12. [12]
    D. BIGONI and T. HUECKEL. Uniqueness and localization—I. associative and non-associative elastoplasticity. Int. Jour. of Plasticity, 28 (2): 197–213, 1991.MathSciNetMATHGoogle Scholar
  13. [13]
    R. de BORST. Simulation of strain localization: A reappraisal of the Cosserat continuum. Eng. Comp., 8: 317–332, 1991.CrossRefGoogle Scholar
  14. [14]
    R. de BORST. Gradient-dependent plasticity: Formulation and algorithmic aspects. Int. J. Num. Meth. in Eng.,35:521–539, 1992.Google Scholar
  15. [15]
    R. de BORST. Fundamental issues in finite element analyses of localization of deformation. Eng. Comp., 10: 99–121, 1993.CrossRefGoogle Scholar
  16. [16]
    R. de BORST, H.-B. MUEHLHAUS, J. PAMIN, and L. J. SLUYS. Computational modelling of localisation of deformation. In D. R. J. Owen, E. Onate, and E. Hinton, editors, Proc. Third Intern. Conference on Computational Plasticity, Fundamentals and Applications, Barcelona, 1992,pages 483–508, Swansea, April 4–9 1992. Pineridge Press.Google Scholar
  17. [17]
    A. K. CHAKRABARTI and J. W. SPRETNAK. Instability of plastic flow in the directions of pure shear: I. theory. Metallurgica Transactions, 6A: 733–747, April 1975.Google Scholar
  18. [18]
    D. R. CURRAN, L. SEAMAN, and D.A. SHOCKEY. Dynamic failure in solids. Physics Today, pages 46–55, 1977.Google Scholar
  19. [19]
    J. DESRUES. La localisation de la deformation dans les materiaux granulaires. PhD thesis, L’Universite Scientifique et Medical et L’Institut National Polytechnique de Grenoble, 1984.Google Scholar
  20. [20]
    J. DESRUES and R. CHAMBON. Shear band analysis for granular materials: The question of incremental non-linearity. Ingenieur-Archiv, 59: 187–196, 1989.CrossRefGoogle Scholar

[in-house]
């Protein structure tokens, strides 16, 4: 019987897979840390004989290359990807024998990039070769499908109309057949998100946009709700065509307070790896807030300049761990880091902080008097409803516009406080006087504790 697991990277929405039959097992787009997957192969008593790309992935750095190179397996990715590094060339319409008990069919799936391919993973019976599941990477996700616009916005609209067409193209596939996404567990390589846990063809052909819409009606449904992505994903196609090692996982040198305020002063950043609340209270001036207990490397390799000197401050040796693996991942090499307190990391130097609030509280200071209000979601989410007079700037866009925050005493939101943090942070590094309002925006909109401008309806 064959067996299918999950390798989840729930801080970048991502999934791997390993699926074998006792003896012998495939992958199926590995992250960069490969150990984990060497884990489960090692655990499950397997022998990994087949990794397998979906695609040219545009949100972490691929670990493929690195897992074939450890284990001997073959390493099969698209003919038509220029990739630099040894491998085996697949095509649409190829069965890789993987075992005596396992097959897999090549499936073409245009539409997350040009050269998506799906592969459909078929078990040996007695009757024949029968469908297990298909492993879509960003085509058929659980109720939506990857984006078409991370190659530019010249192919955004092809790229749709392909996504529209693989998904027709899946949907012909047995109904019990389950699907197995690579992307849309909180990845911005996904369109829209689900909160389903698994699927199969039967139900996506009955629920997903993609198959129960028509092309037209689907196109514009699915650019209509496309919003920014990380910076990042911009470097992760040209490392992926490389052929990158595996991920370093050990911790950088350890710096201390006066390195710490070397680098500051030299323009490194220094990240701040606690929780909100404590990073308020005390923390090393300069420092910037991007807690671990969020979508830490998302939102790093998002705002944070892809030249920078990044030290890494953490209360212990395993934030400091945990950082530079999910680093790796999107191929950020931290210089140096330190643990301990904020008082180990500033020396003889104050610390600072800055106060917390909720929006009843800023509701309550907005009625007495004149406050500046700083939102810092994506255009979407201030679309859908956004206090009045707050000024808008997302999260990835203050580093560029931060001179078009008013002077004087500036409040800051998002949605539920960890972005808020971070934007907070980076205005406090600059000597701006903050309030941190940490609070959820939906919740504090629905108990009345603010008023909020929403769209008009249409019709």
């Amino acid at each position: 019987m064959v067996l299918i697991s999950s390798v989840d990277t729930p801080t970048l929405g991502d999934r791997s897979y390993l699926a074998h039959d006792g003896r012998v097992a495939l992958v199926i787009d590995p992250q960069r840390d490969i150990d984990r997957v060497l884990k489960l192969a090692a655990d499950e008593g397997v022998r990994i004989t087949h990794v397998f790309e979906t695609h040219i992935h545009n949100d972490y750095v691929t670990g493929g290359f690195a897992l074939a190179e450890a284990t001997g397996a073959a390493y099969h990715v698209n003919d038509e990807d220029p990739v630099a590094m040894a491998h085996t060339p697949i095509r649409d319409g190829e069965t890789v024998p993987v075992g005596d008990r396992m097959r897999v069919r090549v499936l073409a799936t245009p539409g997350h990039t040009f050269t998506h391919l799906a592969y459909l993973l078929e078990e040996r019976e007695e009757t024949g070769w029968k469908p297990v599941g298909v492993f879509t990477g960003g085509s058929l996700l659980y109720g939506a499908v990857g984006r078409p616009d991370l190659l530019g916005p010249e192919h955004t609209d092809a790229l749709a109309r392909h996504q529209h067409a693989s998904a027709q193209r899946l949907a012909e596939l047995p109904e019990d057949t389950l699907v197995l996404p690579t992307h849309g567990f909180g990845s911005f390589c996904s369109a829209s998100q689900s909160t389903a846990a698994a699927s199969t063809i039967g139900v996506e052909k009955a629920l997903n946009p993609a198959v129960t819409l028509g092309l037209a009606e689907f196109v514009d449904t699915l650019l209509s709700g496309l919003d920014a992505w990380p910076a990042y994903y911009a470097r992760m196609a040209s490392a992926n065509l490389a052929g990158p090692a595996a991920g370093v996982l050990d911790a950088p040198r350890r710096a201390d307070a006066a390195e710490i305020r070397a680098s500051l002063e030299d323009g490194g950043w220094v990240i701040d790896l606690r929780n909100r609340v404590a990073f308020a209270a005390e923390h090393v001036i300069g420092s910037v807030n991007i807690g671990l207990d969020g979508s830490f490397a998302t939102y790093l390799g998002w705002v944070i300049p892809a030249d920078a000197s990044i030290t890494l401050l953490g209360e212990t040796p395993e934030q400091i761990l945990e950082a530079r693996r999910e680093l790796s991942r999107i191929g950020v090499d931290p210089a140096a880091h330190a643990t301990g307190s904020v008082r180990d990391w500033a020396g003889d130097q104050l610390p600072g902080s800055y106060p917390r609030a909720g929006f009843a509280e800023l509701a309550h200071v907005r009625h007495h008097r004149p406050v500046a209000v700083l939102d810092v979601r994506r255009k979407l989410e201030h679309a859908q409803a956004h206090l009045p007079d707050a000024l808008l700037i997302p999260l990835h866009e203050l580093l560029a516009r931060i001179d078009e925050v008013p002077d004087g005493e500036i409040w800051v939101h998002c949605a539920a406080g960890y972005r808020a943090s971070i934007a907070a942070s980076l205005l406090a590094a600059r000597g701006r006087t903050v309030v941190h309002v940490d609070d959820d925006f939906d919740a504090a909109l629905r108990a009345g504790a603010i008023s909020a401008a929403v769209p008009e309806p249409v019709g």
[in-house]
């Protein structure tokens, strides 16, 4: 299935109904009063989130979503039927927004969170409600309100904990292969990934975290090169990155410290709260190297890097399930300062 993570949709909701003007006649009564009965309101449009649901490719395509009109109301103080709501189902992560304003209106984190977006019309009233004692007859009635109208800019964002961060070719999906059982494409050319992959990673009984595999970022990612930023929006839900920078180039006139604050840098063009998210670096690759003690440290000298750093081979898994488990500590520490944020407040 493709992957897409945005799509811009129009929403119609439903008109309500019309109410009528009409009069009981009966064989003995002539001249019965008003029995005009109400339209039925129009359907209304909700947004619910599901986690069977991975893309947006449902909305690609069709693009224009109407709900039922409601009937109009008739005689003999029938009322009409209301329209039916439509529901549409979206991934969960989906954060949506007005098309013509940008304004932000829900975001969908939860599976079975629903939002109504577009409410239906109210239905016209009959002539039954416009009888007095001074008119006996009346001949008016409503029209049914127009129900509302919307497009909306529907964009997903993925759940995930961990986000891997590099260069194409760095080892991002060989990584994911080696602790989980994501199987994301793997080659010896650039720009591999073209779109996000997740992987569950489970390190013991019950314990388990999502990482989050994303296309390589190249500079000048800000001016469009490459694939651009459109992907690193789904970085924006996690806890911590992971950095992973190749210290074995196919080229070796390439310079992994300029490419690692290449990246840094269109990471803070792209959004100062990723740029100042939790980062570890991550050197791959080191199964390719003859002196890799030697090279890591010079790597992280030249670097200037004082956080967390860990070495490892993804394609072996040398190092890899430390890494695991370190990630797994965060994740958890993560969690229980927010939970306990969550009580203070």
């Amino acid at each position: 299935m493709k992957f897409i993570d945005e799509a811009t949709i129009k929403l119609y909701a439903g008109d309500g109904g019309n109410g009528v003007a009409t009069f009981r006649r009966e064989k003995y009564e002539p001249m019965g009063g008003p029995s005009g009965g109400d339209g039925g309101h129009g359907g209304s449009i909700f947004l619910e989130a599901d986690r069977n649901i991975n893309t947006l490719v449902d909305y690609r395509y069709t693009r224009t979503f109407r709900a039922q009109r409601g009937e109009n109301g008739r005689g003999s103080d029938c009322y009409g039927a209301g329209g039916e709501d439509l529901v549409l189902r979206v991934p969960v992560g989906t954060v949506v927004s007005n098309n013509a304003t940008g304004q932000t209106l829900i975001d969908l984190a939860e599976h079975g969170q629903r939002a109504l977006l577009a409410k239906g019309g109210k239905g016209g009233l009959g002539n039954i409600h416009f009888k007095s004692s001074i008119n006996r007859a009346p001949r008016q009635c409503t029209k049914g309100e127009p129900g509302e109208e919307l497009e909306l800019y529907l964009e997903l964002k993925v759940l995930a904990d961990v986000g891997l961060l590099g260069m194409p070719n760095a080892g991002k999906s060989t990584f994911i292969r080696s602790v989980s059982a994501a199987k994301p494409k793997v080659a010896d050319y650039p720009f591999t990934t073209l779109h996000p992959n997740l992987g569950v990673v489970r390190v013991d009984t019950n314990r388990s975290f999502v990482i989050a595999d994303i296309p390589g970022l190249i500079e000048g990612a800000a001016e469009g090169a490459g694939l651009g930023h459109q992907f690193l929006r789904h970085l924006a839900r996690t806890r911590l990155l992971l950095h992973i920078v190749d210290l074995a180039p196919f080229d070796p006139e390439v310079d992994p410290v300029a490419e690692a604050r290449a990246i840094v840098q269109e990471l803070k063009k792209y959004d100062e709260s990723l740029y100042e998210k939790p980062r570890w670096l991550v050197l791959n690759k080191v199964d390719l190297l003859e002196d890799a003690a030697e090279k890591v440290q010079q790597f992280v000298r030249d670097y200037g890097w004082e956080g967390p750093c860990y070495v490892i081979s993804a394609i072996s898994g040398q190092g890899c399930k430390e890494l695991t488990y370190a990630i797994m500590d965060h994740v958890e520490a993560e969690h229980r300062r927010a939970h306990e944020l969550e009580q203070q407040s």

21. [21]
    A. DRESCHER. Zagadnienia doswiadczalnej weryfikacji modelu ciala o wzmocnieniu gestosciowym. Rozp. Inz., 3: 351–387, 1972.Google Scholar
  22. [22]
    M. DUSZEK-PERZYNA, A. GARSTECKI, A. GLEMA, and T. LODYGOWSKI. Sensitivity of strain localization–parametric study. In A.Gastecki and J.Rakowski, editors, Proceedings of Polish Conference on Computer Methods in Mechanics, PCCMM’97–Poznan, volume 1, pages 345–352, 1997.Google Scholar
  23. [23]
    G. DUVAUT and J. L. LIONS. Inequalities in Mechanics and Physics. Springer, Berlin [u.a.], 1976.CrossRefMATHGoogle Scholar
  24. [24]
    G. ENGELN-MÜLLGES and F. REUTER. Formelsammlung zur Numerischen Mathematik mit Standard-FORTRAN 77-Programmen. BI Wissenschaftsverlag, 1988.Google Scholar
  25. [25]
    J. FISH and T. BELYTSCHKO. A general finite element procedure for problems with high gradients. Comp. Struc., 35 (4): 309–319, 1990.CrossRefMATHGoogle Scholar
  26. [26]
    A. GARSTECKI and A. GLEMA. Sensitivity analysis and optimal redesign of columns in the state of initial distortions and prestress. Structural Optimization, 3, 1991.Google Scholar
  27. [27]
    A. GAWUCKI. Spr@zysto—plastyczne konstrukcje pretowe z luzami. Rozprawy Politechniki Poznariskiej, (185), 1987.Google Scholar
  28. [28]
    A. GAWCKI and B. JANIIVSKA. Problemy analizy i identyfikacji w procesach nieustalonego przeplywu ciepla. ZNPP, 39: 103–131, 1995.Google Scholar
  29. [29]
    A. GLEMA, W. KAKOL, and T. LODYGOWSKI. Numerical modelling in adiabatic shear band formation in a twisting test. Eng. Trans., 3, 1997.Google Scholar